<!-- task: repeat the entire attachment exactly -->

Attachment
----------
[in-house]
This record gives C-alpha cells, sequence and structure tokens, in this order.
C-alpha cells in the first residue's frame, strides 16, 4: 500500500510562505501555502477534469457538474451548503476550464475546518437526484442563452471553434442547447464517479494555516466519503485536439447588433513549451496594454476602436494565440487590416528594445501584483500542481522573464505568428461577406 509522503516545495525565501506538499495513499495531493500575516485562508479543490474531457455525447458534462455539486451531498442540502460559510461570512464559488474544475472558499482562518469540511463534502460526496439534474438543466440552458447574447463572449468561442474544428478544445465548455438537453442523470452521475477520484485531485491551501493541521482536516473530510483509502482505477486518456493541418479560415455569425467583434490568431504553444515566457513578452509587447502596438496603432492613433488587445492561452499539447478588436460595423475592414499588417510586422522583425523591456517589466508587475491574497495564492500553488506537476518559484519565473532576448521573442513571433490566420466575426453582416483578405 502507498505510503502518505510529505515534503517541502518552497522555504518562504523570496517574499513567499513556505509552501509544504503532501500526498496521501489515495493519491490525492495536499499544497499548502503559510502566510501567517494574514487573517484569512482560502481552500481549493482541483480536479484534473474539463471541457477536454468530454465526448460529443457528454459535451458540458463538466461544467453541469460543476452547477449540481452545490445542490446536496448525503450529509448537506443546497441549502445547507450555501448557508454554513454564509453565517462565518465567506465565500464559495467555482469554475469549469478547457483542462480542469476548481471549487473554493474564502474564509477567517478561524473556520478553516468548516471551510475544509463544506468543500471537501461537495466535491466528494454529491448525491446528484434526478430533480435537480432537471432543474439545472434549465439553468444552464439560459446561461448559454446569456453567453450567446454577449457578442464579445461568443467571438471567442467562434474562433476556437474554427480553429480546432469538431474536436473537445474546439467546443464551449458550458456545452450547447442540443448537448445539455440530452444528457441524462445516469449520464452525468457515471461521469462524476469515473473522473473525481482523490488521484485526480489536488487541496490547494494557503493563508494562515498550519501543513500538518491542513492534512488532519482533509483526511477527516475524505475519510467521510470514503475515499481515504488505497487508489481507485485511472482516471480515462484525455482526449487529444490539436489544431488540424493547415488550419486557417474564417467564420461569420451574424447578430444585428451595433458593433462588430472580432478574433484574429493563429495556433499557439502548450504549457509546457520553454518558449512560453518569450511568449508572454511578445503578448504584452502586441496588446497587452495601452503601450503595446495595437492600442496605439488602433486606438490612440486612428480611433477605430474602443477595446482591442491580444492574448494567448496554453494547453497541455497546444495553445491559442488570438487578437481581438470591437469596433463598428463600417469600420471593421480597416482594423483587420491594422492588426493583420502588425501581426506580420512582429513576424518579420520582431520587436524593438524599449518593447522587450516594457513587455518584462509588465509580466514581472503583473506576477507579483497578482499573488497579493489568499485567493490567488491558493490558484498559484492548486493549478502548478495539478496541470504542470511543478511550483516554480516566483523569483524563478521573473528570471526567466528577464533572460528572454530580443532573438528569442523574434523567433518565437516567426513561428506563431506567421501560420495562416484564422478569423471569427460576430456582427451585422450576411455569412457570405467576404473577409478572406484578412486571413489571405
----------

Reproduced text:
[in-house]
This record gives C-alpha cells, sequence and structure tokens, in this order.
C-alpha cells in the first residue's frame, strides 16, 4: 500500500510562505501555502477534469457538474451548503476550464475546518437526484442563452471553434442547447464517479494555516466519503485536439447588433513549451496594454476602436494565440487590416528594445501584483500542481522573464505568428461577406 509522503516545495525565501506538499495513499495531493500575516485562508479543490474531457455525447458534462455539486451531498442540502460559510461570512464559488474544475472558499482562518469540511463534502460526496439534474438543466440552458447574447463572449468561442474544428478544445465548455438537453442523470452521475477520484485531485491551501493541521482536516473530510483509502482505477486518456493541418479560415455569425467583434490568431504553444515566457513578452509587447502596438496603432492613433488587445492561452499539447478588436460595423475592414499588417510586422522583425523591456517589466508587475491574497495564492500553488506537476518559484519565473532576448521573442513571433490566420466575426453582416483578405 502507498505510503502518505510529505515534503517541502518552497522555504518562504523570496517574499513567499513556505509552501509544504503532501500526498496521501489515495493519491490525492495536499499544497499548502503559510502566510501567517494574514487573517484569512482560502481552500481549493482541483480536479484534473474539463471541457477536454468530454465526448460529443457528454459535451458540458463538466461544467453541469460543476452547477449540481452545490445542490446536496448525503450529509448537506443546497441549502445547507450555501448557508454554513454564509453565517462565518465567506465565500464559495467555482469554475469549469478547457483542462480542469476548481471549487473554493474564502474564509477567517478561524473556520478553516468548516471551510475544509463544506468543500471537501461537495466535491466528494454529491448525491446528484434526478430533480435537480432537471432543474439545472434549465439553468444552464439560459446561461448559454446569456453567453450567446454577449457578442464579445461568443467571438471567442467562434474562433476556437474554427480553429480546432469538431474536436473537445474546439467546443464551449458550458456545452450547447442540443448537448445539455440530452444528457441524462445516469449520464452525468457515471461521469462524476469515473473522473473525481482523490488521484485526480489536488487541496490547494494557503493563508494562515498550519501543513500538518491542513492534512488532519482533509483526511477527516475524505475519510467521510470514503475515499481515504488505497487508489481507485485511472482516471480515462484525455482526449487529444490539436489544431488540424493547415488550419486557417474564417467564420461569420451574424447578430444585428451595433458593433462588430472580432478574433484574429493563429495556433499557439502548450504549457509546457520553454518558449512560453518569450511568449508572454511578445503578448504584452502586441496588446497587452495601452503601450503595446495595437492600442496605439488602433486606438490612440486612428480611433477605430474602443477595446482591442491580444492574448494567448496554453494547453497541455497546444495553445491559442488570438487578437481581438470591437469596433463598428463600417469600420471593421480597416482594423483587420491594422492588426493583420502588425501581426506580420512582429513576424518579420520582431520587436524593438524599449518593447522587450516594457513587455518584462509588465509580466514581472503583473506576477507579483497578482499573488497579493489568499485567493490567488491558493490558484498559484492548486493549478502548478495539478496541470504542470511543478511550483516554480516566483523569483524563478521573473528570471526567466528577464533572460528572454530580443532573438528569442523574434523567433518565437516567426513561428506563431506567421501560420495562416484564422478569423471569427460576430456582427451585422450576411455569412457570405467576404473577409478572406484578412486571413489571405